We see him through the eyes of Tiro, his trusty secretary, who is a delightfully subjective biographer of his master’s last 15 years. Tiro has had plenty of time to discover that, for all his kind-heartedness, Cicero can be incredibly tiresome. So when Cicero threatens to kill himself rather than endure the ignominy of his new life in exile, Tiro stands aside, as if to let him get on with it. “He couldn’t stand the sight of others’ blood,” he says, “let alone his own.”

Self-pitying and incredulous how a man of his intellect could fall from such a high status so quickly, Cicero grows his beard and awaits news from Rome, where the ruthless demagogue Publius Clodius destroys his house on the luxurious Palatine Hill, replaces it with a temple to Liberty and generally dispenses with all justice.

All of which makes this novel just as thrilling but altogether more sorrowful than the first two books. Grim inevitability lurks in the background of every page, as all that Cicero loves most about the Roman Republic goes to pot. When he returns to the city the situation grows still worse: the “triumvirate” alliance uniting Julius Caesar, Pompey the Great and Marcus Licinius Crassus begins to crack and the politicians hurtle into civil war, which dominates the second, busier half of the novel.

The events and political upheavals of these years are some of the most complicated in ancient history. Undaunted, Harris remains impressively faithful to the ancient sources, embellishing the gaps with terse dialogue, exhilarating exchanges and witty observations of some of the lesser-known senators.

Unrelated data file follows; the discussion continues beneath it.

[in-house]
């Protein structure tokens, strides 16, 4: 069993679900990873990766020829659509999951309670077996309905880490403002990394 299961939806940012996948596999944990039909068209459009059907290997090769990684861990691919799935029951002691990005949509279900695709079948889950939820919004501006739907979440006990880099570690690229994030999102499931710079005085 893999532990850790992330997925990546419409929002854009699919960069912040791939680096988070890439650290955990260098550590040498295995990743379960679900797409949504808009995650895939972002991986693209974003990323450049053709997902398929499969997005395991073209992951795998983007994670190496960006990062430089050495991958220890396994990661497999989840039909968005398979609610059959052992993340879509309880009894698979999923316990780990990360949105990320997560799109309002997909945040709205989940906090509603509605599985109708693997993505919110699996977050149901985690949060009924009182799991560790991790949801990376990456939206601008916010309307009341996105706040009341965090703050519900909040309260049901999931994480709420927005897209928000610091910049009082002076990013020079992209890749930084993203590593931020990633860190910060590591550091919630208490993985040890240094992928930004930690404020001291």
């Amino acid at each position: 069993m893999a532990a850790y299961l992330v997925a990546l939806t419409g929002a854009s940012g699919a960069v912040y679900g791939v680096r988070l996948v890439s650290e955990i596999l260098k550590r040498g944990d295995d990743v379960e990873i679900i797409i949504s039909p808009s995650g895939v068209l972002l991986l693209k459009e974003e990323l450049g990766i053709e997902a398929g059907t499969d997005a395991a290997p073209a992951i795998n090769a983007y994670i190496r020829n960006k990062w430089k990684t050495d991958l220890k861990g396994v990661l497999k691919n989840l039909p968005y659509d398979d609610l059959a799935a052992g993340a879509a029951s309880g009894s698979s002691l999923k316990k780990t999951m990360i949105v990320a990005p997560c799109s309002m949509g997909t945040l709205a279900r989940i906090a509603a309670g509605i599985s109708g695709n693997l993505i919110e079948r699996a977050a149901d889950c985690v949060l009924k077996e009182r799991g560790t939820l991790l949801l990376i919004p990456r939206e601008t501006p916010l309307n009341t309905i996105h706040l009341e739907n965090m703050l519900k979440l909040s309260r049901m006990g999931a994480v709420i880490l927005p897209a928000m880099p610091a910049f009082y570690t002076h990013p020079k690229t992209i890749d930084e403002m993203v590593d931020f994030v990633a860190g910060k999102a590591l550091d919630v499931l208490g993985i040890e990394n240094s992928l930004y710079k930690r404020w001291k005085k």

Tiro is an indispensable guide, proving himself a more objective historian than he is a biographer of his master. Indeed, there are times when he is just as conscientious about describing the significance of events as a modern-day historian would be: “Even allowing for a degree of exaggeration, it was plain from the Commentaries that Caesar had enjoyed an astonishing run of military successes.” Not that this does anything to distract, as Harris skilfully navigates these fraught years in Cicero’s life. His novel often feels like the best kind of narrative history, at once frenetic but measured in its assessment of the characters who brought the Republic to an end.

Although it is true that Cicero is one of the most documented figures of antiquity, capable of providing a fair self-portrait through his own letters, it can be hard to differentiate between how he saw himself and how he was seen. This is where Dictator triumphs. Although it is hard to blame him, given the crises that unfurl between Octavian (the future Emperor Augustus) and Mark Antony, Cicero becomes a caricature, ever certain of his own greatness, ignorant of how unhinged he must look to everyone around him. And yet, it is impossible not to warm to him, especially as the darkest days draw near. He was, historically no less than in this novel, a loving father, a defiant believer in a cause, an excellent writer and public speaker, and an intellectual.

Harris’s trilogy leaves one pondering: was Cicero born at the wrong time, or precisely the right time? Without setting himself up to challenge the inevitable return to one-male rule in Rome, he would never have found the fame and legacy he so yearned for, but nor would he have suffered the painful demise that Harris charts so spectacularly. Catapult him back two centuries earlier into the Republic, and his life would have been far more pleasant – pleasant enough for us never to have heard a thing about it.

Daisy Dunn’s “Catullus’ Bedspread: the Life of Rome’s Most Erotic Poet” will be published next year by William Collins

Dictator by Robert Harris is out now from Hutchinson (£20, 464pp)

This article first appeared in the 19 November 2015 issue of the New Statesman, The age of terror